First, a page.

Moving Through the World, Mostly Drunk, Looking for Pleasure

A Conversation with Brad Neely

by Drew Dickerson

Illustration by Casey Friedman

published November 19, 2013

A wounded Confederate soldier sprawls and bleeds across a corpse-strewn comic panel. To his dead comrade: “You probably don’t want to hear this right now, but this kind of thing is really beautiful to me.” Cartoonist Brad Neely’s work represents a uniquely weird synthesis of exactly these sorts of rhapsodic, non-sequitor asides pictured alongside bodies and their various fluids. The maladaptive and impossibly weird are made to work and operate in a world obviously not built for them. Demons never get around to causing sorrow for any humans because they are too busy fucking and killing each other to ever get anything done outside the house. In 2004, Neely released a spoof audiobook soundtrack, Wizard People, Dear Reader, to be played in conjunction with Harry Potter and the Sorcerer’s Stone. Warner Brothers took action against theaters playing the feature.  I dislike describing things—comedy in particular—as “dark,” but Neely’s work is certainly extreme. In the fictional universe of China, IL (originally detailed in a series of online videos) we see the actions of a pair of self-centered and sex-crazed professors, a singing duo of neoliberal apologists, and a freestyle rapping 30 year-old man-child as they are brought to bear on one another. If you can stomach the stomach-turning moments, there are occasional pearls of tossed-off, strange wisdom: “Have you ever heard that Freud was a motherfucker? Like…a real one?” The universe is currently in its television iteration; China, IL, is now in its second season on Adult Swim. We talk here about vomit, blood, and Ken Burns.


The College Hill Independent: You’ve progressed from still comics to online videos—which are composed of stills shown in succession that imply a sort of motion—to an animated television show.

Brad Neely: The earlier versions online were not necessarily an aesthetic choice, it was sort of the only thing I was able to do. I’m not an animator. I did all those by hand—I did them on paper and just scanned them in. It was kind of out of ignorance and not having a whole lot of options. So it was kind of the only way I could tell those stories visually to accompany the audio I was doing. That said, the restriction really paid off and I enjoyed the form. I’m going to go back and explore that form some more when I have some more time. But, it never was something I felt I was needing to defend or stick to, or that it represented me artistically. It was just one of the styles of storytelling that I could adopt. Moving on to fully animated moving images, that came with a whole other set of rules. We found out that, without pupils, the characters felt like zombies when you saw them moving around. So it was my idea to put pupils in, and that activated the characters more. I had to learn along the way, not having any background or education in animation really, but luckily I had a lot of really smart people around to help me do it.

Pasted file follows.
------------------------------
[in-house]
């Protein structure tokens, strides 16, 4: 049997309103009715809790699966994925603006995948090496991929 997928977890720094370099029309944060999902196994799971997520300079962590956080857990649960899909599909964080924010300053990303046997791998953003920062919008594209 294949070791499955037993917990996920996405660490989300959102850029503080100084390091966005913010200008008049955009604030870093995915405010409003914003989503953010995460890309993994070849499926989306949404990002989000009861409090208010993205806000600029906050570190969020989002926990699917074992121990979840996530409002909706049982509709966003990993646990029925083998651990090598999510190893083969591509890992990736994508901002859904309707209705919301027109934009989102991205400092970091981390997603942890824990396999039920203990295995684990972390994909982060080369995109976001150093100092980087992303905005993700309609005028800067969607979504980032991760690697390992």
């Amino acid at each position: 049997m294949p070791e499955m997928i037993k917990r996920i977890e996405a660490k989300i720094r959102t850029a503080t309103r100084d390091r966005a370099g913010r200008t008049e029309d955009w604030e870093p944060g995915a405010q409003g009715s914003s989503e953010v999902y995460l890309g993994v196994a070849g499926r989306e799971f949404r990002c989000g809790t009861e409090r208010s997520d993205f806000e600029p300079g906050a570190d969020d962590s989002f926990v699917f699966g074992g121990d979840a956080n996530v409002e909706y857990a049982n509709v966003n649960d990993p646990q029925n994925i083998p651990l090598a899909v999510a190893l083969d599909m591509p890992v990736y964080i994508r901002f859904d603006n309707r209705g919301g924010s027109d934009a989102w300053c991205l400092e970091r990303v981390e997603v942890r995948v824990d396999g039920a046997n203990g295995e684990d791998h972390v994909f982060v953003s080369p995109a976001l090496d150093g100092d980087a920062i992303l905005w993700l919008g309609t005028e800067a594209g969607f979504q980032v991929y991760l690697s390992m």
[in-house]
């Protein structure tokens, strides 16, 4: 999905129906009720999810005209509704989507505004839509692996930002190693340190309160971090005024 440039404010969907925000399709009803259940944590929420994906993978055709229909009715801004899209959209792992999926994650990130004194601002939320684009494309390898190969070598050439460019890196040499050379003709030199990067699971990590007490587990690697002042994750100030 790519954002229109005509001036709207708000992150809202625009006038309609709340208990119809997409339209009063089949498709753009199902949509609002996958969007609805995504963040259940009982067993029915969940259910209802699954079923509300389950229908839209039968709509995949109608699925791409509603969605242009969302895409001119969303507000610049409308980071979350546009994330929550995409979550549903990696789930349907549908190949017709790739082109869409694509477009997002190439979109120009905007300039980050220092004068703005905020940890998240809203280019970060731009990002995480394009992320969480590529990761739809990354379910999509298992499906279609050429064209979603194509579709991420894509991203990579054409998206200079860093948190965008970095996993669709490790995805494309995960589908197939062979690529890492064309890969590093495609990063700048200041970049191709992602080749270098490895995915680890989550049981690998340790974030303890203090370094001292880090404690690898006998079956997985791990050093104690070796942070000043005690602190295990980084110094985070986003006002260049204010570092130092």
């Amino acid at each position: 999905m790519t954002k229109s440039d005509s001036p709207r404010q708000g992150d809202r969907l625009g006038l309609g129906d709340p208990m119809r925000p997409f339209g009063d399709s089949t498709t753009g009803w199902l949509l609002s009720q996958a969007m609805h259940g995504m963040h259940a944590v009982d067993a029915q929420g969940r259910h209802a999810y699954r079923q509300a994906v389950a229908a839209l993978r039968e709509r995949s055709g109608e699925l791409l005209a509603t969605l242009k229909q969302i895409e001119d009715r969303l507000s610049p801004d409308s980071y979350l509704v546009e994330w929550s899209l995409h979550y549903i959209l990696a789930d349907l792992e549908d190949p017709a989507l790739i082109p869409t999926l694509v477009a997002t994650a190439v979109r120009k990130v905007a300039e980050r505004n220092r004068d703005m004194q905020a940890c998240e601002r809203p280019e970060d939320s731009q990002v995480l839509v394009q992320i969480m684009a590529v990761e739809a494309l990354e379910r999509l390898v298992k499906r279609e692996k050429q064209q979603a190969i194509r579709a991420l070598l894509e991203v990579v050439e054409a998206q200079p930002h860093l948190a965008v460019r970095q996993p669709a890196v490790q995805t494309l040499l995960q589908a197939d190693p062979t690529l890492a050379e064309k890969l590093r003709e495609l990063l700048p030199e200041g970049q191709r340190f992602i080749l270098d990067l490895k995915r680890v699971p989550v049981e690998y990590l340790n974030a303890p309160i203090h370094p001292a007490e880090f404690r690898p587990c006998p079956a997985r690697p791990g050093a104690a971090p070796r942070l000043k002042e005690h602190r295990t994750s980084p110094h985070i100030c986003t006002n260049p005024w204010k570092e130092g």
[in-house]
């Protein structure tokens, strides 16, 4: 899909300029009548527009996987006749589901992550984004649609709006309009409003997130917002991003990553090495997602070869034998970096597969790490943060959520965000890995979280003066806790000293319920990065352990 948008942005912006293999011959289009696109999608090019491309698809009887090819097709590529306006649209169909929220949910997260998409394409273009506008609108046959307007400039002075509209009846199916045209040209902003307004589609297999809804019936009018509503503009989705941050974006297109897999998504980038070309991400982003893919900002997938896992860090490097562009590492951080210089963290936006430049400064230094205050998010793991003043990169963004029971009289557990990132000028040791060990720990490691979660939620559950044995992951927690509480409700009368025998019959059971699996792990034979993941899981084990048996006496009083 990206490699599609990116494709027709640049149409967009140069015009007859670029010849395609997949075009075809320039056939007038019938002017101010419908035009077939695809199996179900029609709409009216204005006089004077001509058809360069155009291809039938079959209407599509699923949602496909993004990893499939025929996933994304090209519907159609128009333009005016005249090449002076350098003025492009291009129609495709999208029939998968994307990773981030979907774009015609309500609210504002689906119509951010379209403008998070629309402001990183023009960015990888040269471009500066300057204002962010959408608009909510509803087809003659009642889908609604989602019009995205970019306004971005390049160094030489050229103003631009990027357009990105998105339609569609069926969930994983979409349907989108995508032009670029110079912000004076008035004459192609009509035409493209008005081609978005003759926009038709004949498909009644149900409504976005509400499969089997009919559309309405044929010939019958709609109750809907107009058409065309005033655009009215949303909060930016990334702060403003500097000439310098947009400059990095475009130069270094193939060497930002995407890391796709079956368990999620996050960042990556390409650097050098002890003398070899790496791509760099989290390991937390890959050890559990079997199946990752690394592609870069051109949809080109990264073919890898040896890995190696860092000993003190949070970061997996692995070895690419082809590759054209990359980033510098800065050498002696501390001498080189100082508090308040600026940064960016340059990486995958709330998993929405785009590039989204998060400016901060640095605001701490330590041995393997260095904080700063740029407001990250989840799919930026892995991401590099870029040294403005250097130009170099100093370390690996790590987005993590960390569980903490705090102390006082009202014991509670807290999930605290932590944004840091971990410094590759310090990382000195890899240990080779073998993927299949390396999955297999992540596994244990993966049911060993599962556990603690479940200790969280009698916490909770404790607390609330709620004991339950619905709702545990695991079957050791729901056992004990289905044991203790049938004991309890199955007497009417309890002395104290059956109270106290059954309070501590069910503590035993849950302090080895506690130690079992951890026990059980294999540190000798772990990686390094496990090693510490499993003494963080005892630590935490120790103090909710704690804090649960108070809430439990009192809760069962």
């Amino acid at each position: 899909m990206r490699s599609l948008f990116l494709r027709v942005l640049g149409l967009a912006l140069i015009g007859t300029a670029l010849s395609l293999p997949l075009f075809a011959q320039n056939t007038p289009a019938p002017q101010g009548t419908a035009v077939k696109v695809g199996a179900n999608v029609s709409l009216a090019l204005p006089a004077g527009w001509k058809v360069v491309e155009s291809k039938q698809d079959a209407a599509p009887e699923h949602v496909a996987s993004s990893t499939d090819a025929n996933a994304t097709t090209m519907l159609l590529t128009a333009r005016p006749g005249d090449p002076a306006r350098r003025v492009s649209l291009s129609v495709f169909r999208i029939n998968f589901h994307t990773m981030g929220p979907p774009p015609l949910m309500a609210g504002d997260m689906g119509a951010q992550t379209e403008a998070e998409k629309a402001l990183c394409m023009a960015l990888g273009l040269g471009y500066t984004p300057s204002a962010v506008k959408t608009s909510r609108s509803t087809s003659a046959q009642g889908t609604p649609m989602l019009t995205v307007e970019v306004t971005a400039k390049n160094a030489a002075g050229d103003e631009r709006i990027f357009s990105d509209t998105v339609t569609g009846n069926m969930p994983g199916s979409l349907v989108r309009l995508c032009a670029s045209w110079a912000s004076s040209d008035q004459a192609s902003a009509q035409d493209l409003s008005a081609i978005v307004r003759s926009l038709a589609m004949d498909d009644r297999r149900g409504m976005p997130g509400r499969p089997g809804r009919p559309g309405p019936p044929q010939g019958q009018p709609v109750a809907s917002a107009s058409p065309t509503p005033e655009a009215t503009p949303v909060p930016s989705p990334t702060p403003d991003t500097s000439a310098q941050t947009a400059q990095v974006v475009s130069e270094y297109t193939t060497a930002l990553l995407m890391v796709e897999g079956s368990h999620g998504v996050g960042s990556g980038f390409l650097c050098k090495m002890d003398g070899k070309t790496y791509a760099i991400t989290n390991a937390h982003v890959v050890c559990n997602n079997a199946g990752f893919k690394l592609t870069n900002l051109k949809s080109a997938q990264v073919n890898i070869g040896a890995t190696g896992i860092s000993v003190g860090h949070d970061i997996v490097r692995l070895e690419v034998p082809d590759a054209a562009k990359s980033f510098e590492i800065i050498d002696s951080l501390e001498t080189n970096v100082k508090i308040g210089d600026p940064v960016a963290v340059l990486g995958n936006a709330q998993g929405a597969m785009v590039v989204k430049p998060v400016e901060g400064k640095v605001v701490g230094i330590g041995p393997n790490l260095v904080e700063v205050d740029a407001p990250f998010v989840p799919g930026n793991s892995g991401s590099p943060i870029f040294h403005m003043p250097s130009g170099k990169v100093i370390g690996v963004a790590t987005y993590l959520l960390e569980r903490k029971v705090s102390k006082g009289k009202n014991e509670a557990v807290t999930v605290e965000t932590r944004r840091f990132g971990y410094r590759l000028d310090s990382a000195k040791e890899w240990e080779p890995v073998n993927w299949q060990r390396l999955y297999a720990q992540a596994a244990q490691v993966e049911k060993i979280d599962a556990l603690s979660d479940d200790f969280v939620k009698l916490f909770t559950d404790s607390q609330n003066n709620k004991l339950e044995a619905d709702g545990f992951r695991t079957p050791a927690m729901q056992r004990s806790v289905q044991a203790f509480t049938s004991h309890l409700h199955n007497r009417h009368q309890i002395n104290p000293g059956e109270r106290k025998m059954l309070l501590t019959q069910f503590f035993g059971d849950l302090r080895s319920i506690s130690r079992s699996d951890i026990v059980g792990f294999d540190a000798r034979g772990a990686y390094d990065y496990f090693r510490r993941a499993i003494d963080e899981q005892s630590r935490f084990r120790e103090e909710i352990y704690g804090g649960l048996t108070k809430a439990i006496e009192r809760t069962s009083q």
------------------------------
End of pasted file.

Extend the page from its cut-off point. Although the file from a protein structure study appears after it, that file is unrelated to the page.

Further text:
The Indy: The aesthetic it always reminded me of—and it seems sort of characteristic because I know you have a scrapped Civil War project—was Ken Burns with his archive images. We pan slowly over these Civil War photographs.

BN: Yeah, absolutely. Those were definitely something that made me feel it would work. Seeing that Ken Burns Civil War documentary and realizing the small amount of things you had to do visually, as long as you had something compelling going on with the storytelling interacting with those images then you would be fine. Those things really helped me out through that period, Ken Burns’s work, for sure. But he panned and he zoomed and he pulled back. Those are the thing that I was just too stupid to know to do.

The Civil War project is a book. It’s an actual novel. I still work on that. It’s an active part of my life. It’s become something that’s probably pretty unhealthy, but I keep it up. People will see it when I die I guess.


The Indy: A lot of your work takes place at a community college, in the shared universe of Baby Cakes and the Professor Brothers. You’ve been there a very long time, certainly longer than the show has been on the air. What do you find compelling about that world?